Revolutionary War Veteran Laments Secession of South Carolina
When South Carolina became the first Southern state to secede from the Union, on Dec. 20, 1860, an elderly American had a unique perspective on this harbinger of the Civil War. Ralph Farnham, at 104, was the last Revolutionary War veteran still alive; the last living witness of the heroism and sacrifice that created the Union in the first place. He died six days after South Carolina seceded.
An obscure poet, Sarah T. Bolton, wrote a poem imagining Farnham’s last dream before he died, lamenting South Carolina’s secession. In sentimental tones typical of the period, Bolton’s poem expresses the emotions many of her readers felt: incredulity and sorrow that the Union was breaking apart. Her poem was published in the March 1, 1861, issue of the Farmer’s Cabinet (Amherst, New Hampshire) —one month after the formation of the Confederate States of America, and one month before the attack on Fort Sumter began the Civil War:
Ralph Farnham’s Last Dream
In the midst of his children’s children,
By the home fire’s cheering blaze,
An old man sat in an easy chair,
Dreaming of by-gone days;
Dreaming of wearysome marches,
By flood, morass and wold,
Where many a brave heart fainted
With hunger and thirst, and cold:
Dreaming of midnight watches
In the dreary, drizzling rain,
And the hum of his comrades’ voices,
That he never should hear again;
Of the smoldering fires of the bivouac,
The sentinel’s measured tread,
The smoke and roar of the battle,
And the faces of the dead—
Of the fair young son of his neighbor,
Who fought and fell by his side,
And the sacred message that he gave
To his girl-love when he died.
He saw the face of the maiden grow
As cold as death and as pale,
As he sat by her father’s hearth-stone
And told her the cruel tale.
“Ay, ay!” in his sleep he murmured,
“She was fair and he was brave,
But she faded away like a blossom,
And we made her a soldier’s grave.
But we routed the British legions,
And sent them over the sea,
For the God of Battles helped us,
And our native land was free.
“My son, I have been dreaming
A dream that gave me pain;
I thought I was young and a soldier,
Fighting for freedom again;
I saw the tents and the banners,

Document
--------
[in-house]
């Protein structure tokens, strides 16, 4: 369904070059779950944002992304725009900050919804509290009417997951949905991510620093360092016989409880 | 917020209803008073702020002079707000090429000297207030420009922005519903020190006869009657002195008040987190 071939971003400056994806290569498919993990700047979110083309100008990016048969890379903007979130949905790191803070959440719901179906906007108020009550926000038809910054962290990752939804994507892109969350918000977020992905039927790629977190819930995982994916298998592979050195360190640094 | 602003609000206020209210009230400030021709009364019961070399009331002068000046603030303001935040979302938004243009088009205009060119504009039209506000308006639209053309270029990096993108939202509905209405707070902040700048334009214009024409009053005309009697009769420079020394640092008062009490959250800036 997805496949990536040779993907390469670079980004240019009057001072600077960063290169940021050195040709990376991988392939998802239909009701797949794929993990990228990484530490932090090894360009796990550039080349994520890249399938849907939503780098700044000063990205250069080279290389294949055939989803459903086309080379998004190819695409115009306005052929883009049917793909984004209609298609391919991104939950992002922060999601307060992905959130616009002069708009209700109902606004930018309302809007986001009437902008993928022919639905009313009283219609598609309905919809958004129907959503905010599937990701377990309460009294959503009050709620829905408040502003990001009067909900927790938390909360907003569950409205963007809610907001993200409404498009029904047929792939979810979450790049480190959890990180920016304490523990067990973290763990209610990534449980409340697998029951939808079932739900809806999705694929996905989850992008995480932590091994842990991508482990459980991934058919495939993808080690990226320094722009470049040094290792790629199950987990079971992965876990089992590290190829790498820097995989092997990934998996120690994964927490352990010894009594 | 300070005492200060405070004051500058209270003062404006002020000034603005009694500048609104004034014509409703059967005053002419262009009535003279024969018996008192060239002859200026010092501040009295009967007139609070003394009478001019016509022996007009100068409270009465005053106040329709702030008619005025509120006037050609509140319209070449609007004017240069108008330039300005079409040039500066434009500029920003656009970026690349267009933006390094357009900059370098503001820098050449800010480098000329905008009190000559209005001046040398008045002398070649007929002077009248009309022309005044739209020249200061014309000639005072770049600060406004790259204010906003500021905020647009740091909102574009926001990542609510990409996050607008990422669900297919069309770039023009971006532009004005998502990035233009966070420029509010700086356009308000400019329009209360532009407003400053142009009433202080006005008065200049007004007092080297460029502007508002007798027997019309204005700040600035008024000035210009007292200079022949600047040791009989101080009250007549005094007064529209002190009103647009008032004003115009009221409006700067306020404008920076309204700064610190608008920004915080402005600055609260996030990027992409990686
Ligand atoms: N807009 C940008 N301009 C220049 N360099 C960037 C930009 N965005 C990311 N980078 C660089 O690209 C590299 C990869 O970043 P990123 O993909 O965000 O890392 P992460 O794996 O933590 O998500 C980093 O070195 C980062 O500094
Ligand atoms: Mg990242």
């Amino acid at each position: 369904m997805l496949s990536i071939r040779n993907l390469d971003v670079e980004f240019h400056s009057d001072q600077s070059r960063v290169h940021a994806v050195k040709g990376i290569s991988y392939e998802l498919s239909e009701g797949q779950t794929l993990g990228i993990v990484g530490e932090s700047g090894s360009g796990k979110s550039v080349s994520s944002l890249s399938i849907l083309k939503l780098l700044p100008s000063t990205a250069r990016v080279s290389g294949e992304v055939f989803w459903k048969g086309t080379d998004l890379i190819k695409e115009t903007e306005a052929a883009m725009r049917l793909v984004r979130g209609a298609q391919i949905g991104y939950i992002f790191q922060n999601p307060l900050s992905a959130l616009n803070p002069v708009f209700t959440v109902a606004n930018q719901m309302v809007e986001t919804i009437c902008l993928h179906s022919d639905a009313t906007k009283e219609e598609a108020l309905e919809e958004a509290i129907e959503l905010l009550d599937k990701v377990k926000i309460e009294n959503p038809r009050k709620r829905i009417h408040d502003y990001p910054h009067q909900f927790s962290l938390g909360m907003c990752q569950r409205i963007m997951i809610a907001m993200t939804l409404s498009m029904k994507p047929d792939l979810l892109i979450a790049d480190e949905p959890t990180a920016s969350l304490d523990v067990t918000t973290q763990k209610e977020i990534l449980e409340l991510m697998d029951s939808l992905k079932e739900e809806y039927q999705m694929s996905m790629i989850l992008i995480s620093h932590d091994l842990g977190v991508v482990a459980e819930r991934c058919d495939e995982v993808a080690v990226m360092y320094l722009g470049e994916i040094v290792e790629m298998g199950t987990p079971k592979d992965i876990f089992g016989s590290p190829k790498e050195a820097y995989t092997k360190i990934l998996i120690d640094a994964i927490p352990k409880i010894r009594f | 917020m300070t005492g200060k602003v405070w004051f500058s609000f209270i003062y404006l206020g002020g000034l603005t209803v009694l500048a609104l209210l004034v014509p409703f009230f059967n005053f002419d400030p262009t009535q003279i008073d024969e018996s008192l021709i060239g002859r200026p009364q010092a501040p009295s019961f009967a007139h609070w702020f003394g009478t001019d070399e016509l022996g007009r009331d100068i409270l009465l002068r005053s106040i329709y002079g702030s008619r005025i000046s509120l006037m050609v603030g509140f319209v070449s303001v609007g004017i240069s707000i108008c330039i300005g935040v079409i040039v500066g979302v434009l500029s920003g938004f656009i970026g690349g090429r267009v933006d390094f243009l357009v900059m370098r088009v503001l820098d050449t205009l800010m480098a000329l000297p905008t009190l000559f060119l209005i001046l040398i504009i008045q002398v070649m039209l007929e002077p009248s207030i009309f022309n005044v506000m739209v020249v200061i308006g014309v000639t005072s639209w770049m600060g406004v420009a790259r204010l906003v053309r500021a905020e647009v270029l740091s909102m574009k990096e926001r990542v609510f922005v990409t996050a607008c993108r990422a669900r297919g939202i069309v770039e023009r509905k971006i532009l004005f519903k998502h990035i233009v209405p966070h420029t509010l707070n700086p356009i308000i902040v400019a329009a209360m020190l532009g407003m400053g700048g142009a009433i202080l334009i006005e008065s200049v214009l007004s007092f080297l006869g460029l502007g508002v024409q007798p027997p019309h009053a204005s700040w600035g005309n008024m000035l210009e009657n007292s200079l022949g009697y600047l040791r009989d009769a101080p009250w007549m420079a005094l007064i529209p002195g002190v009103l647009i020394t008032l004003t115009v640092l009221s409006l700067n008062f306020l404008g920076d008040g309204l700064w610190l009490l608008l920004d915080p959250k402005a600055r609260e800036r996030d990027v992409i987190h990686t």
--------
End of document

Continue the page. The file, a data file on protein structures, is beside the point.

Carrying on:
And the shining ranks of the foe,
And the crimson tracks of our poor recruits
Left on the frozen snow.
“But is it true, this rumor,
Or only an idle tale—
Do they talk of dissolving the Union?”
Ah, well may your cheek grow pale,
And well may the old man tremble,
And his heart beat faint and low,
When he thinks of the price it cost us
Some four score years ago!
“I have watched its growing greatness
Through a life of many years,
But I never forgot that its blessings
Were purchased with blood and tears.
I never forgot the privations
Of four score years ago,
When the naked feet of our poor recruits
Left crimson tracks in the snow.
“I never forgot their faces,
And I seem to see them still,
Who looked straight into the face of death,
At the battle of Bunker’s Hill.
“And so the home of Marion
Is the first to break the band
That bound the beautiful sisterhood
Of our beloved land;
The children of the heroes
Around whose memory clings,
The glory of King’s Mountain,
Cowpens, and Eutaw Springs!
“I saw our blessed banner,
With its white and crimson bars,
When fair South Carolina
Was one of the thirteen stars;
And if ever that constellation
Is marred or rent in twain,
It would blast the sight of these poor eyes
To see its folds again.
“If God has forsaken our country,
The only boon I crave
Is that he will delay its ruin
Till I have gone down to my grave;
For I could not breathe with traitors,
Nor turn my face to the sun,
Nor dwell in the land of the living,
When the States are no longer one.”
(Note: Bolton’s reference to “the home of Marion” is Francis Marion, a South Carolinian officer in the Revolutionary War known as the “Swamp Fox” for the guerrilla tactics he used to frustrate the British in their occupation of South Carolina. The references to “King’s Mountain, Cowpens, and Eutaw Springs” are three important American victories in the Revolutionary War, all fought in South Carolina.)
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